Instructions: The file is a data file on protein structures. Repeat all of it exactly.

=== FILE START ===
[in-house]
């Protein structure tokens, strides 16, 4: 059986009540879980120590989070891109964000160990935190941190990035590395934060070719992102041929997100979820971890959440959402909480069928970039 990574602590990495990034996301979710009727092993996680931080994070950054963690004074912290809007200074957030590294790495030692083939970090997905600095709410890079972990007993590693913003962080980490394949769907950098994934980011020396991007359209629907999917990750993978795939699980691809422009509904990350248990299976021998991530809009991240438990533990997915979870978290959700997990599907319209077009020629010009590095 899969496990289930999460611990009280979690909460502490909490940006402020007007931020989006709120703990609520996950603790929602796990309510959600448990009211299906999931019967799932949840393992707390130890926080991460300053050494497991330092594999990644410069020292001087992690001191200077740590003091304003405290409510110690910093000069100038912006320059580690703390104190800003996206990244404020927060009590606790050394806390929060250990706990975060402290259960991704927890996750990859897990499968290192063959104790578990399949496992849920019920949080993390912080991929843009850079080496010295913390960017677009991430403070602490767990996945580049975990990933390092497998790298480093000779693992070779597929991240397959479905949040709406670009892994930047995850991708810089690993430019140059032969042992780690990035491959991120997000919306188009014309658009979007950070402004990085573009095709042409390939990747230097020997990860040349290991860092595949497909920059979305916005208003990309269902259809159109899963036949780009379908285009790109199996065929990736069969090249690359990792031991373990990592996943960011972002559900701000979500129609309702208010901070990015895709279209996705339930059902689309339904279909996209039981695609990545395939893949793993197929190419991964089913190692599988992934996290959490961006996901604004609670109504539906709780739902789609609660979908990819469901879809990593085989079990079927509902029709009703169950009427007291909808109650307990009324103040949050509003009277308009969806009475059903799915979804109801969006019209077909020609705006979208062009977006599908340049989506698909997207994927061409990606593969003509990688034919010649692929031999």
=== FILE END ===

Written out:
[in-house]
């Protein structure tokens, strides 16, 4: 059986009540879980120590989070891109964000160990935190941190990035590395934060070719992102041929997100979820971890959440959402909480069928970039 990574602590990495990034996301979710009727092993996680931080994070950054963690004074912290809007200074957030590294790495030692083939970090997905600095709410890079972990007993590693913003962080980490394949769907950098994934980011020396991007359209629907999917990750993978795939699980691809422009509904990350248990299976021998991530809009991240438990533990997915979870978290959700997990599907319209077009020629010009590095 899969496990289930999460611990009280979690909460502490909490940006402020007007931020989006709120703990609520996950603790929602796990309510959600448990009211299906999931019967799932949840393992707390130890926080991460300053050494497991330092594999990644410069020292001087992690001191200077740590003091304003405290409510110690910093000069100038912006320059580690703390104190800003996206990244404020927060009590606790050394806390929060250990706990975060402290259960991704927890996750990859897990499968290192063959104790578990399949496992849920019920949080993390912080991929843009850079080496010295913390960017677009991430403070602490767990996945580049975990990933390092497998790298480093000779693992070779597929991240397959479905949040709406670009892994930047995850991708810089690993430019140059032969042992780690990035491959991120997000919306188009014309658009979007950070402004990085573009095709042409390939990747230097020997990860040349290991860092595949497909920059979305916005208003990309269902259809159109899963036949780009379908285009790109199996065929990736069969090249690359990792031991373990990592996943960011972002559900701000979500129609309702208010901070990015895709279209996705339930059902689309339904279909996209039981695609990545395939893949793993197929190419991964089913190692599988992934996290959490961006996901604004609670109504539906709780739902789609609660979908990819469901879809990593085989079990079927509902029709009703169950009427007291909808109650307990009324103040949050509003009277308009969806009475059903799915979804109801969006019209077909020609705006979208062009977006599908340049989506698909997207994927061409990606593969003509990688034919010649692929031999």